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(A) The city’s final written response to a public records request shall be issued within three business days. This excludes Saturdays, Sundays and legal holidays.
(B) In calculating the three-day response time, the city may exclude the date on which the request arrived by U.S. mail, fax, hand-delivery or e-mail.
(C) If the public records request requires production of open records that are “in active use, in storage, or not otherwise available”, the city shall notify the requester, in writing and no later than the third business day, that it cannot immediately produce the requested records. The phrase “not otherwise available” has been construed by the Attorney General to include requests for voluminous open records. The written response shall include a citation to KRS 61.872(5) and a “detailed explanation of the cause for delay”. The demands of other public duties does not constitute a legally recognized basis for postponing release of the records. The written response shall also state the earliest date and time the records will be available. The written response to a request to inspect such records shall identify the place at which the records will be available for inspection in suitable facilities. The written response to a request for copies of such records by mail shall state that the requester will be notified of the actual cost of copying and postage on the same day the records are located, retrieved, and reviewed and that the records will be mailed upon prepayment of the copying and postage charges.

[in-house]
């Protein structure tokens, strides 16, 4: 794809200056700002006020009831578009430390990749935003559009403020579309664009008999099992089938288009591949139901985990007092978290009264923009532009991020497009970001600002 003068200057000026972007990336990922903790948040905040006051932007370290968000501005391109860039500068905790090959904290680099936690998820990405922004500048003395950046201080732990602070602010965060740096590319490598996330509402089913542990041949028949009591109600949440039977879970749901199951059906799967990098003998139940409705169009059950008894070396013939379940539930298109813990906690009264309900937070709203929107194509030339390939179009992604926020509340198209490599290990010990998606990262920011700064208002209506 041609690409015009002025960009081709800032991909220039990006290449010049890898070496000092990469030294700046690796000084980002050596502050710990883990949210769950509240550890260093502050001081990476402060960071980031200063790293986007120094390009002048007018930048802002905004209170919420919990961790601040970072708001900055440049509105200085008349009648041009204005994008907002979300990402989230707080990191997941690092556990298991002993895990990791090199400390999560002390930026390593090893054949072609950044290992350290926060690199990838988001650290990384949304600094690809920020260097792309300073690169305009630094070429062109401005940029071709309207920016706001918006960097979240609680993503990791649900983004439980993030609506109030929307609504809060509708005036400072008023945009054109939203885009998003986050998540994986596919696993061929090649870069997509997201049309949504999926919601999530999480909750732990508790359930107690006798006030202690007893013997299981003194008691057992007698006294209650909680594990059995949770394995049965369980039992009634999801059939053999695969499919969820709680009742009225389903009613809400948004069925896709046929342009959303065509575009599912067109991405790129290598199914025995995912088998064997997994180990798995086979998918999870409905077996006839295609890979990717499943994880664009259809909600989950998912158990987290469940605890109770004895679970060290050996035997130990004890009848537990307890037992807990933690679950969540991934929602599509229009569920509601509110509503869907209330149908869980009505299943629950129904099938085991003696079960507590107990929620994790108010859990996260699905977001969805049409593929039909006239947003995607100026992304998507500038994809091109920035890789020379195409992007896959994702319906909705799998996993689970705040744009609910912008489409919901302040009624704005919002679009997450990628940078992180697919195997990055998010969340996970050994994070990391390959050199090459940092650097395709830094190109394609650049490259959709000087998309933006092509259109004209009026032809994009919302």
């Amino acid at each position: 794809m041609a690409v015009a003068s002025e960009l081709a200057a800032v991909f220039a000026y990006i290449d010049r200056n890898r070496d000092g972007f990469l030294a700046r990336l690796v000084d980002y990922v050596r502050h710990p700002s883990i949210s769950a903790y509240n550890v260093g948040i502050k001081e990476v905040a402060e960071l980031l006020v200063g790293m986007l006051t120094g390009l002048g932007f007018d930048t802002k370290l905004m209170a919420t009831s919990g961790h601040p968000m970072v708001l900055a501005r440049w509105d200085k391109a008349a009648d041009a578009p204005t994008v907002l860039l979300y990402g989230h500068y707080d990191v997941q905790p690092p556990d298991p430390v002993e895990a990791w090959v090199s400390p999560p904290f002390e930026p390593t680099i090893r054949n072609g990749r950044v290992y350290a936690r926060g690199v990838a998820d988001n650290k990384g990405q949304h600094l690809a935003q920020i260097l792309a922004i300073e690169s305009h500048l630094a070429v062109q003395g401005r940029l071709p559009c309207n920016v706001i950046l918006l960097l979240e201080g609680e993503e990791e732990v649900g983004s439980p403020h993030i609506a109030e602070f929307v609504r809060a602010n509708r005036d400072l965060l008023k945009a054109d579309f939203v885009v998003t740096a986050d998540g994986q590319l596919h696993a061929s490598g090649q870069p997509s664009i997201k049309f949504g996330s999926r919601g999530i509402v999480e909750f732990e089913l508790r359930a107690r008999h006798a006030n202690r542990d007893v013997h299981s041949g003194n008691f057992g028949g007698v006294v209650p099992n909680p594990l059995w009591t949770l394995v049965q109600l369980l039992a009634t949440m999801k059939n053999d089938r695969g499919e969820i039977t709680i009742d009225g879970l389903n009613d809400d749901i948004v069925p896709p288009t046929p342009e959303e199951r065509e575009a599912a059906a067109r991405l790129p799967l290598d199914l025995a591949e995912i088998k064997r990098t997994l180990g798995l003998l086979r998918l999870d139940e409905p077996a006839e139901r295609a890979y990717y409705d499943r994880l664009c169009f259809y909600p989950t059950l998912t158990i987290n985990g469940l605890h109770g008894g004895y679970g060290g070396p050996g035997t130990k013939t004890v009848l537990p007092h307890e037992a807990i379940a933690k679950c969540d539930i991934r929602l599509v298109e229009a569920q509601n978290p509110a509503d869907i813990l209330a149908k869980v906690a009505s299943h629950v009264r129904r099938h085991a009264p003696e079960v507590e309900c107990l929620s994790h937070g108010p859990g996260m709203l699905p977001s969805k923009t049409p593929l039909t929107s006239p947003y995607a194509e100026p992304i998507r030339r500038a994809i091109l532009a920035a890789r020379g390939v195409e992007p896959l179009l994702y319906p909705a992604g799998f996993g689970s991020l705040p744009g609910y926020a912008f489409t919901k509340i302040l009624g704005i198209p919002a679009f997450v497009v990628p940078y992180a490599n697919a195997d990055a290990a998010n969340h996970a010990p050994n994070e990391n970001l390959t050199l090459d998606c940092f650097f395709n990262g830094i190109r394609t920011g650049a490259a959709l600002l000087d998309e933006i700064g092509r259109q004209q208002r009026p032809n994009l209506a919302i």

(D) The absence of the City Clerk or the City Clerk’s designee does not suspend or delay the three- day deadline for final written response.
(E) The response shall be issued by the City Clerk or the City Clerk’s designee, or under the Clerk’s or designee’s authority. The city shall maintain a comprehensive open records register to track all incoming open records requests and the disposition of those requests.
(F) The city’s final written response to a public records request, issued on the third business day, shall notify the requester that the request will be granted or denied. A written response to a request to conduct onsite inspection of open records, notifying the requester that the request is granted, shall advise the requester that the records are immediately available for inspection during the city’s regular business hours at a specifically designated location where suitable facilities are available.